Teaching is Just the Sharing of Your Heart

Last Friday we had guests for dinner. Husband was out of town so it was just me and five boys. We had our traditional roast chicken dinner, mashed potatoes, and what according to son the older is the best part of the meal, my gravy.

Afterward, we replaced our standard Shabbas Table Talk, our weekly study of ethics, with a reading of a prayer which hangs on our dining room wall. Each boy took his turn reading aloud.

May this home blossom with love and learning. May those who dwell within treasure goodness and generosity. … May happiness, hope, and good health nourish all who enter and all who depart.

I had left out the drums from our Monday night lesson. Son the younger demonstrated the rhythm he had learned. One of the guests sat at the second drum and took up the beat. Another guest went to the piano and added to the music. Each boy took his turn demonstrating and encouraging, learning and teaching.

I stood in the kitchen, washing dishes and listening. A warm happiness in my heart.

May creativity and kindness be valued within this loving environment.

Rain and Rumi

Last week I headed down I-80 in the opposite direction, toward Iowa City. Nervous, both over the destination – a writer’s workshop – and the journey, a heavy rainstorm.

As I drove, I listened to a recording of poems by Rumi. Halfway to Iowa City, the storm turned electrical. As a bolt of light tore the sky in half, illuminating the crest of my road, Rumi said “love is both lightning and the “ah” we say after.”

The Laying of Flowers

When my sister and I were young, one afternoon around Memorial Day we would help our grandmother load mason jars of peonies and black-eyed susans, roses and sweet peas into my mother’s car and go to the cemetery.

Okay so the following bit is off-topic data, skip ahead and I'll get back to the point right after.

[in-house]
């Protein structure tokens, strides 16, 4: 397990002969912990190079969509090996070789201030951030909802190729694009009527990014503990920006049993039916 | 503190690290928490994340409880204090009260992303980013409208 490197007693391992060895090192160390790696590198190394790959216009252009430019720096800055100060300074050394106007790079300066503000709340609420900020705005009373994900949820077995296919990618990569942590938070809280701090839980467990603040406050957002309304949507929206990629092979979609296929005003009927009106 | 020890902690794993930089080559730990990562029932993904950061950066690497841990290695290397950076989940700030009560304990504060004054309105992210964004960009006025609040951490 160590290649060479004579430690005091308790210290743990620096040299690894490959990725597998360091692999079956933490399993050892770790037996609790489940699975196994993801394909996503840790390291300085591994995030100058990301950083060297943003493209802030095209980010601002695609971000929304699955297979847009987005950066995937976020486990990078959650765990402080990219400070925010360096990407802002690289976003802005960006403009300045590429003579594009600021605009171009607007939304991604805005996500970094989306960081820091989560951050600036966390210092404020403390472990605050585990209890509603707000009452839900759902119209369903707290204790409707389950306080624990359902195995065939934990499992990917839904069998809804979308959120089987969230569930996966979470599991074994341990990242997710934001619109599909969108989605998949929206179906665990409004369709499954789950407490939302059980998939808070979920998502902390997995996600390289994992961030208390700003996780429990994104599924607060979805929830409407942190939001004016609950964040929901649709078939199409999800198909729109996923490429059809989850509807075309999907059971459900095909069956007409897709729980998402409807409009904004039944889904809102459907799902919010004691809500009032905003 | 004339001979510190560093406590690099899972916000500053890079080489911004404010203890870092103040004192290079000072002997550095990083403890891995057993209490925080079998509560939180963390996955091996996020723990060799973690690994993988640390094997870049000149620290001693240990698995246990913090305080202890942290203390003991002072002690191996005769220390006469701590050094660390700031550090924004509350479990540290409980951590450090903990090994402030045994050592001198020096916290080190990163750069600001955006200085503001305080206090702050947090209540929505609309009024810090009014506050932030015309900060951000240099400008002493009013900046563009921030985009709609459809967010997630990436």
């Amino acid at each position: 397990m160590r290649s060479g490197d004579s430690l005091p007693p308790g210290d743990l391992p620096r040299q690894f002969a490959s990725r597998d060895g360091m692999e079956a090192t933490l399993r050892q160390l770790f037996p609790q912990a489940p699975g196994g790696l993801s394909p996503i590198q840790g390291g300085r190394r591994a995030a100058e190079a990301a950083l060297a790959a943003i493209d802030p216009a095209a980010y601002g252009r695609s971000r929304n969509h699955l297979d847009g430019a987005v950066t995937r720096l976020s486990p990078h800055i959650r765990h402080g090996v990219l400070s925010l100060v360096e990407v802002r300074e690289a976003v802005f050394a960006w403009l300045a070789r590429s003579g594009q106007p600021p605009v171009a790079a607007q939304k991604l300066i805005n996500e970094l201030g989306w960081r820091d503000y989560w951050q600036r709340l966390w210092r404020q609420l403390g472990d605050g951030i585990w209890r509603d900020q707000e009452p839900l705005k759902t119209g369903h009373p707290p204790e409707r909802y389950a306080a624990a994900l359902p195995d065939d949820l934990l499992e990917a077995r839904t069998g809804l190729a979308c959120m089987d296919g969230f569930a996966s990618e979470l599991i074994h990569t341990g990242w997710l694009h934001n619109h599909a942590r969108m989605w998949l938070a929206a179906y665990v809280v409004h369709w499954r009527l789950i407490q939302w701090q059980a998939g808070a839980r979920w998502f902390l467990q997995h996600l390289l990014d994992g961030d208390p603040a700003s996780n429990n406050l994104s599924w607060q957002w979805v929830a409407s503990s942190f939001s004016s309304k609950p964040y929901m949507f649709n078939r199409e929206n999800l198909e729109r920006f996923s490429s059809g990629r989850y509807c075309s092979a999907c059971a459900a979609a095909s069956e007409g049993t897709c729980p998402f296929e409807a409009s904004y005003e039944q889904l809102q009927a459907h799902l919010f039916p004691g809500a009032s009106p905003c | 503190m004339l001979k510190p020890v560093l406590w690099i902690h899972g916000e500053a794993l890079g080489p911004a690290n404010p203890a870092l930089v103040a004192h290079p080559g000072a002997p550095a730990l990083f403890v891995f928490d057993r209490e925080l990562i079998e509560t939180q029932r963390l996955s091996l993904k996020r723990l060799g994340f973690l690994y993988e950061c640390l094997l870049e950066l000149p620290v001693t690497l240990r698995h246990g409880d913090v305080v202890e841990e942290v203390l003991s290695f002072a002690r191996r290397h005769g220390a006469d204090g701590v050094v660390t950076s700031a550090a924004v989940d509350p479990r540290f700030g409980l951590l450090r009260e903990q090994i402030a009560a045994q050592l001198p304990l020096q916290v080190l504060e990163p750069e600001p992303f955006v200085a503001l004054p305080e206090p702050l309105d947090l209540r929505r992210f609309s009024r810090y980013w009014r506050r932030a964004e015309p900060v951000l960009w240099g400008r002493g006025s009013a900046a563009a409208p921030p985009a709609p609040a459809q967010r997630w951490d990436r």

There, along with my brother, we would lay on our bellies and watch the fish in the pond while my mother and grandmother brushed grass clippings off the tombstones of my great-grandfather and my mother’s sister, who died before my mother was born. My grandmother would send us to a nearby faucet to fetch the water with which she would fill vases set deep in the earth before dividing her flowers between the graves.

Today my sister and I made our annual trip to the cemetery together. Now there are many more graves to decorate: my great-grandmother, my grandfather, and my grandmother herself, as well as my mother and my step-father. As we work, my sister and I, to brush clipping off the tombstones and fill vases with water and flowers, my sister tells me family stories. I listen, marveling that she has collected the lives of people I only vaguely remember.

Before we leave, my sister offers to show me the grave of my grandfather’s stepfather. I don’t remember ever visiting it before. We find it finally, on the far side of the large tree rather than the downhill side. It is a simple white stone with his name and dates of birth, 1860, a year before the outbreak of the civil war, and death, 1913 (of an accidental overdose of morphine).

A few feet away we find a stone marked simply BABY, a family name, and the dates June 25, 1925, and August 25, 1925.

After the heat of the afternoon pushes us toward the car, my sister tells me that there was an epoch in which she and her husband spent the summer traveling from cemetery to cemetery, to visit the graves of the hundred or so relatives in the area.

One of the cemeteries is so old, she says, that almost no one remembers that it exists. At this cemetery, she continues, she and her husband had learned of the grave of a small child and had adopted it, visiting it and decorating it with flowers. “No one but us even knows it’s there,” she said, getting into the car.

In the newer part of this cemetery, behind us now as we drive out, there is a section reserved for babies. Wind chimes hang from trees, pinwheels stuck into soft ground turn furiously in the breeze. Balloons tug at their strings, straining for the freedom of the sky.

I think this way of people, the living and the dead. Both anchored to the earth and heaven-bound. And that we all, the living and the dead, like to have the clippings brushed from our gravestones, and to have our lives, however brief, remembered.